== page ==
Machinery Market Consolidation-How Will It Shape Our Future?

By Karen McIntyre | January 14, 2010

Last week French machinery specialist and spunlace technology leader Rieter said it would exit the nonwovens market following the sale of its Perfojet division to Andritz, the German owner of Küsters calendering technology. According to the company's official statement, certain economic factors encouraged it to narrow its focus on its core business of textile machinery, despite having launched new technologies to the nonwovens market as recently as last spring and announcing machine sales as recently as the fall.

The announcement that Rieter's machinery—including JetLace spunlace and SpunJet spunlace/spunbond hybrid technology—would now go under the Andritz umbrella is only the latest in a series of consolidation efforts that have been reshaping the nonwovens machinery market as of late. Two years ago, Rieter's key competitor in the spunlace arena, Fleissner, was sold to carding specialist Trütschler, although the unit continues to operate autonomously, for now. And, during the last three or four years, Germanbased Oerlikon has gobbled up a number of technologies ranging from Ason Neumag's spunbond assets to M&J Fibertech airlaid lines to Fehrer's carding know-how to Nordson (JM Laboratories) meltblown technology. Now, ironically, Oerlikon says it's looking for a buyer for its nonwovens businesses as they've had some trouble turning a profit. On the smaller side, Denmark's Dan-Webforming emerged from bankruptcy under new ownership, ready to make another go at the airlaid business.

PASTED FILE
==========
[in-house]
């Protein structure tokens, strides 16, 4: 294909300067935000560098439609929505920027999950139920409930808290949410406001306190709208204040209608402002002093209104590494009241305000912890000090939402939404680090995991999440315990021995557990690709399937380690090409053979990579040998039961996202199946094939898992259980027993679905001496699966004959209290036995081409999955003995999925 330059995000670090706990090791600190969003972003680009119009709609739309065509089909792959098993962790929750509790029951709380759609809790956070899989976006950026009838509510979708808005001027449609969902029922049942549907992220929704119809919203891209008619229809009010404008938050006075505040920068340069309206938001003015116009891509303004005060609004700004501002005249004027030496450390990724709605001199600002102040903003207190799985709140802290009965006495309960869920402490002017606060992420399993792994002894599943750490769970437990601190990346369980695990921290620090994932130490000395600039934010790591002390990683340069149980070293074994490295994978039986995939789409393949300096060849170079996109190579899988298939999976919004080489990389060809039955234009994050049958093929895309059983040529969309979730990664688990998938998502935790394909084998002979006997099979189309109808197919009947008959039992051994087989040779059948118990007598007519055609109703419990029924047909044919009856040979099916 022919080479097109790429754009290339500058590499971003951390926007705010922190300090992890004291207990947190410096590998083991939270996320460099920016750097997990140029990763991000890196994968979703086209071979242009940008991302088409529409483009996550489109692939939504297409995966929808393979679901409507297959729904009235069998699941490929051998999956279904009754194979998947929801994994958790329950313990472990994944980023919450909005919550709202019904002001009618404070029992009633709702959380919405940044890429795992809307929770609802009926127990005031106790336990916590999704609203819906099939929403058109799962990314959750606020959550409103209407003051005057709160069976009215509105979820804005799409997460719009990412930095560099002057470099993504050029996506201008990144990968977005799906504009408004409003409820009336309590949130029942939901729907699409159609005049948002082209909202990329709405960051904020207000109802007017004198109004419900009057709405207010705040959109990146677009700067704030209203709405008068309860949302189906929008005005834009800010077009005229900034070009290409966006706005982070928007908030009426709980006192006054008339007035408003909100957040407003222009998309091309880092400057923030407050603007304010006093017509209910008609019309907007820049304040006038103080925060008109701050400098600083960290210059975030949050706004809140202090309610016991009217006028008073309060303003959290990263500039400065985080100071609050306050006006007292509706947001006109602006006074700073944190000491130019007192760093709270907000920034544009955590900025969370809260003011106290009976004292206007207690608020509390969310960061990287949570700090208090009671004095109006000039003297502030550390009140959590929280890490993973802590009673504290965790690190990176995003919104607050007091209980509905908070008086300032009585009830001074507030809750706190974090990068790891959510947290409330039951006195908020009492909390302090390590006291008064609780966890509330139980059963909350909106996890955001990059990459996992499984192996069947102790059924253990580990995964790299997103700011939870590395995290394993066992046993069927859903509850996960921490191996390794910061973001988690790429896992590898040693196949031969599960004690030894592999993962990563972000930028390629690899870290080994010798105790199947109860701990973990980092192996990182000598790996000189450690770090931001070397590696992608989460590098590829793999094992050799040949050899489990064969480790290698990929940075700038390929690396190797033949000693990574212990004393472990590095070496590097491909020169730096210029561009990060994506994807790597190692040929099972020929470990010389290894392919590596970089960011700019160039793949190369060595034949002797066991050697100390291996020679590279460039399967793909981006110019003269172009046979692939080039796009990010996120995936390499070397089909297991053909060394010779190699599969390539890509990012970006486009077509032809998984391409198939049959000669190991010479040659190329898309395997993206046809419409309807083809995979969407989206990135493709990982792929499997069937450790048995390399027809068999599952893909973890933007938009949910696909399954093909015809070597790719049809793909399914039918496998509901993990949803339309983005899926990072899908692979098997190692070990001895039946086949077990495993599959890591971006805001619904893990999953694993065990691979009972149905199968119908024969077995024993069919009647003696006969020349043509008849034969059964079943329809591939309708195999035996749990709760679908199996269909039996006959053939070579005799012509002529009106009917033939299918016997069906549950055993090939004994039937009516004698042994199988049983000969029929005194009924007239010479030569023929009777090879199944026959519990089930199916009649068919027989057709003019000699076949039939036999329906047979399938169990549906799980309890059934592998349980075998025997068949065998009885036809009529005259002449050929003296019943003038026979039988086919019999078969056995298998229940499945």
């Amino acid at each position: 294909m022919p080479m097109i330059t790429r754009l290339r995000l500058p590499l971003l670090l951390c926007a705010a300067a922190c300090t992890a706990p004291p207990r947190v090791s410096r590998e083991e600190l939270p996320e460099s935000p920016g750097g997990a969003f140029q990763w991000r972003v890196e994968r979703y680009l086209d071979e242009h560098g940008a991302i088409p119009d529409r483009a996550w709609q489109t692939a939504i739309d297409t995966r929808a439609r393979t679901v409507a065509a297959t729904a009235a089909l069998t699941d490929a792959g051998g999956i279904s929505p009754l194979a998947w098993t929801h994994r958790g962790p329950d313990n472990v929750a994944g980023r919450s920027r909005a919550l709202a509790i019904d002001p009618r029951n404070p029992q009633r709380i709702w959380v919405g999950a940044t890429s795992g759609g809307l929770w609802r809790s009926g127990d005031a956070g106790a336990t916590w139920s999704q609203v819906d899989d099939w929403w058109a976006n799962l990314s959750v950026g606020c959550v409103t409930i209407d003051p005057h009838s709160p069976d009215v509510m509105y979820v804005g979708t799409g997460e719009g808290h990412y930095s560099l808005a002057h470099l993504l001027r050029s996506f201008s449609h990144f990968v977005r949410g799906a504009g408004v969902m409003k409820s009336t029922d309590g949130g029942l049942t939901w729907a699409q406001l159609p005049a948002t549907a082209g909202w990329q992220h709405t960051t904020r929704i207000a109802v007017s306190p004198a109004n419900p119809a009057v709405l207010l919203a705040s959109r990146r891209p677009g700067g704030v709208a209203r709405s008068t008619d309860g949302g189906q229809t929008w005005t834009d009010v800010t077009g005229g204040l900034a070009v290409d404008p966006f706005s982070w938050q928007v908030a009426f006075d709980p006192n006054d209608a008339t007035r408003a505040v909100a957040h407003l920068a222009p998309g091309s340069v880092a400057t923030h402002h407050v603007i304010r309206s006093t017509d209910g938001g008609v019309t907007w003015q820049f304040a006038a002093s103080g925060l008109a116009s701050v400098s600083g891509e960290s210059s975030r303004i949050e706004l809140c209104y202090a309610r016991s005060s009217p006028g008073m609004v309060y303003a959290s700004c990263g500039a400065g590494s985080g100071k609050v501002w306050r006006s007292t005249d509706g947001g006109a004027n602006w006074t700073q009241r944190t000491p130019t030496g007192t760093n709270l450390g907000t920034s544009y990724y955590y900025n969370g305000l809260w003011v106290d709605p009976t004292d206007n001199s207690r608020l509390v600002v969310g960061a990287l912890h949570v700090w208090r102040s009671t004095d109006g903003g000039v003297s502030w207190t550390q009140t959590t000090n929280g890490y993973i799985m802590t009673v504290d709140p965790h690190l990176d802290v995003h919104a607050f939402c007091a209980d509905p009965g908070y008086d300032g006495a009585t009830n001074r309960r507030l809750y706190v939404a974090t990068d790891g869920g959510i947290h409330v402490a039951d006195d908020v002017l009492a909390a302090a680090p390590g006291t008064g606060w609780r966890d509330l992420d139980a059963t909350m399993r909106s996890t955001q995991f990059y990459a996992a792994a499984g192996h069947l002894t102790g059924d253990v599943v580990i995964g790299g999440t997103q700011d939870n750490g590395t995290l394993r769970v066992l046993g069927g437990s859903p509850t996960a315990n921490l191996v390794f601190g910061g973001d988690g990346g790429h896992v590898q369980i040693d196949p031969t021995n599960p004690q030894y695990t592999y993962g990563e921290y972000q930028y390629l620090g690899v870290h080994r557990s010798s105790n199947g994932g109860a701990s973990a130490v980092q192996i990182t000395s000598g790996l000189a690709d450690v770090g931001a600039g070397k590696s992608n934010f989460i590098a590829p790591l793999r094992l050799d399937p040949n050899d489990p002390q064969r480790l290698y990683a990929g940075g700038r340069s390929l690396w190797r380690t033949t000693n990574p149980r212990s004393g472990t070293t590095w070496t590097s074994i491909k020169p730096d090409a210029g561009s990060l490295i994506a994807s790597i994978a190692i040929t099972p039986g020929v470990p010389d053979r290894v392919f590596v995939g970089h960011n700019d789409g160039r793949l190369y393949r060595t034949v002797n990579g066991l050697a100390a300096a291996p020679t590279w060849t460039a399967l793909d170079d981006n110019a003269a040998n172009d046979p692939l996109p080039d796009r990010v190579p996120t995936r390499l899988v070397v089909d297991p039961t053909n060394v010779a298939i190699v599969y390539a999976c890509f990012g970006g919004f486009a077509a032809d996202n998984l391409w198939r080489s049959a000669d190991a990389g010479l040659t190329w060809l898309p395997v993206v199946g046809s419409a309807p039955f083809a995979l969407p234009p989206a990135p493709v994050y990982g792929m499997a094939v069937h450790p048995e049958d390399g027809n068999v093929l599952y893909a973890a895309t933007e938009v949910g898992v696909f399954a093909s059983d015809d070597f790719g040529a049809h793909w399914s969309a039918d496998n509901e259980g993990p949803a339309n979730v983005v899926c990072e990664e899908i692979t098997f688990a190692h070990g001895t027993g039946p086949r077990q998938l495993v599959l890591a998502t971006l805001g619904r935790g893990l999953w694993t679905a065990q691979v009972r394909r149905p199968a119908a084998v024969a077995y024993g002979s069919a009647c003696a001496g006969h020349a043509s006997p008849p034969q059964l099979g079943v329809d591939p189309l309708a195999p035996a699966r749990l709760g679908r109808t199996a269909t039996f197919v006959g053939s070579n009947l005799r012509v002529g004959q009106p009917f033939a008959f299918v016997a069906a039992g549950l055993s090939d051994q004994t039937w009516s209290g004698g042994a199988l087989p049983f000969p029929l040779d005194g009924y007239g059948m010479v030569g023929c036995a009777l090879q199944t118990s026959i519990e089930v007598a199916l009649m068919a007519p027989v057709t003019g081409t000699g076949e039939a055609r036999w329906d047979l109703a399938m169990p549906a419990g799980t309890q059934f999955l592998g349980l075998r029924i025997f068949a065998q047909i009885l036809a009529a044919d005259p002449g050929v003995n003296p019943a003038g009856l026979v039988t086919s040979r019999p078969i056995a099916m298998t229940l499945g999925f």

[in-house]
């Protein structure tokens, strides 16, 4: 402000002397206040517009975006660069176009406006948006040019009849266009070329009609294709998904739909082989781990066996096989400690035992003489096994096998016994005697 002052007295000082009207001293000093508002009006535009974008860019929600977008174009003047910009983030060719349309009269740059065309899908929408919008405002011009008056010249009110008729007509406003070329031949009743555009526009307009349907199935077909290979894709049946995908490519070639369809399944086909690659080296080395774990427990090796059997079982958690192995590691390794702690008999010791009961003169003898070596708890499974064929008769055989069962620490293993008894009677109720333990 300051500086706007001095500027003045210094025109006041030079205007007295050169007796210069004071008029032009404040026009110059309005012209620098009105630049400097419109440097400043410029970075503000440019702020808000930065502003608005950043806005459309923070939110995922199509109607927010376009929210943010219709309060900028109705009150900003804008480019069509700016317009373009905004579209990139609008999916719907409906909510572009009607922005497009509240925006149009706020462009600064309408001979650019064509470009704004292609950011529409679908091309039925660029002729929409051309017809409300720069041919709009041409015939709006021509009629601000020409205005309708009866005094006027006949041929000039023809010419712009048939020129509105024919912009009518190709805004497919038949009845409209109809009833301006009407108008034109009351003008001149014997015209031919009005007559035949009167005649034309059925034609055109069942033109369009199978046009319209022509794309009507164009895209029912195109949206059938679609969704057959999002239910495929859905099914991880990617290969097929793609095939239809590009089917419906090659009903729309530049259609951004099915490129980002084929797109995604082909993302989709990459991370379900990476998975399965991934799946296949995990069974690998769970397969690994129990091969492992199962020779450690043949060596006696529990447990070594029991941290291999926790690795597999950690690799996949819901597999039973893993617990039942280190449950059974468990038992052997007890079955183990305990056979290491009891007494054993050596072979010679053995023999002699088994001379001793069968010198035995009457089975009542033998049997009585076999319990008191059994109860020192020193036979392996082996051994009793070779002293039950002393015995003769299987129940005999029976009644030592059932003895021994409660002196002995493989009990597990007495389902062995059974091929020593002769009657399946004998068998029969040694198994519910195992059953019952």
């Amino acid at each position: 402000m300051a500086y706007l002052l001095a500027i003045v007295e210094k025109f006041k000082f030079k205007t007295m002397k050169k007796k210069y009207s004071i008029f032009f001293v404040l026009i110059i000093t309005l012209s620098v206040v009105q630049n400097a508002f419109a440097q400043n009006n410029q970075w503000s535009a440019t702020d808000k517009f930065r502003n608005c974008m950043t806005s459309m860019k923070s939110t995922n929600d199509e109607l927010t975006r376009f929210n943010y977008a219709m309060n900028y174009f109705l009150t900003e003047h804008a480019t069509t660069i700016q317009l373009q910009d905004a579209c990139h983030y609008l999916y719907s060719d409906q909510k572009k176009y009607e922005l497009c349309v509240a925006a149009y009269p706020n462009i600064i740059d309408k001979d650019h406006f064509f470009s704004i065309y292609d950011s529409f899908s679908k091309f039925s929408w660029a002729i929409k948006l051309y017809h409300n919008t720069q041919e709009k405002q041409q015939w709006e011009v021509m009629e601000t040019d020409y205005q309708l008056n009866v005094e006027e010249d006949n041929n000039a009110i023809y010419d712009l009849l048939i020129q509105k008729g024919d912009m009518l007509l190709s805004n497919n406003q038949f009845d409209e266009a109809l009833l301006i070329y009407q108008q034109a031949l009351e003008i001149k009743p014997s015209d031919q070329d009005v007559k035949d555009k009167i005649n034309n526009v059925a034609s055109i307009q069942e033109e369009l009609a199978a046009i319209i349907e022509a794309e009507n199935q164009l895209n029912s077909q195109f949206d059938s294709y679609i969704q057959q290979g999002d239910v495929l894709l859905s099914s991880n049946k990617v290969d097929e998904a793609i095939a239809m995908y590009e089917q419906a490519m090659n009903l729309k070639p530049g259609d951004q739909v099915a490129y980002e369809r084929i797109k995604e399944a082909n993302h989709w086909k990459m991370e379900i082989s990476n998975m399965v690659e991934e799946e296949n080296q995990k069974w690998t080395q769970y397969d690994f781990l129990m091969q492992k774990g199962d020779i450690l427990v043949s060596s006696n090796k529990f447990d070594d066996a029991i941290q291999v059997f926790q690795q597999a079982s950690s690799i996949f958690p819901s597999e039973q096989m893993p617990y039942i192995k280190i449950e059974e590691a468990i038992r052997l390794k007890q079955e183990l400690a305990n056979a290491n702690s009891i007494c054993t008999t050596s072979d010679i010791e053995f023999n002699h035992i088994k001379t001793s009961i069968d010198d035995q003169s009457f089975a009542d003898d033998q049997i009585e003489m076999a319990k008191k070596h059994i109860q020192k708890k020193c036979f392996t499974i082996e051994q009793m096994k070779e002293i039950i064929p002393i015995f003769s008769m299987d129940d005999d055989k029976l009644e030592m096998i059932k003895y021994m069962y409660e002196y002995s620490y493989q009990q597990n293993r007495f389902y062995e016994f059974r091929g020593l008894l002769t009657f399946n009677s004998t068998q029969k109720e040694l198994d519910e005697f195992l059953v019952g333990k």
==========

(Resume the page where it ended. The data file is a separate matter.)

Karen McIntyre

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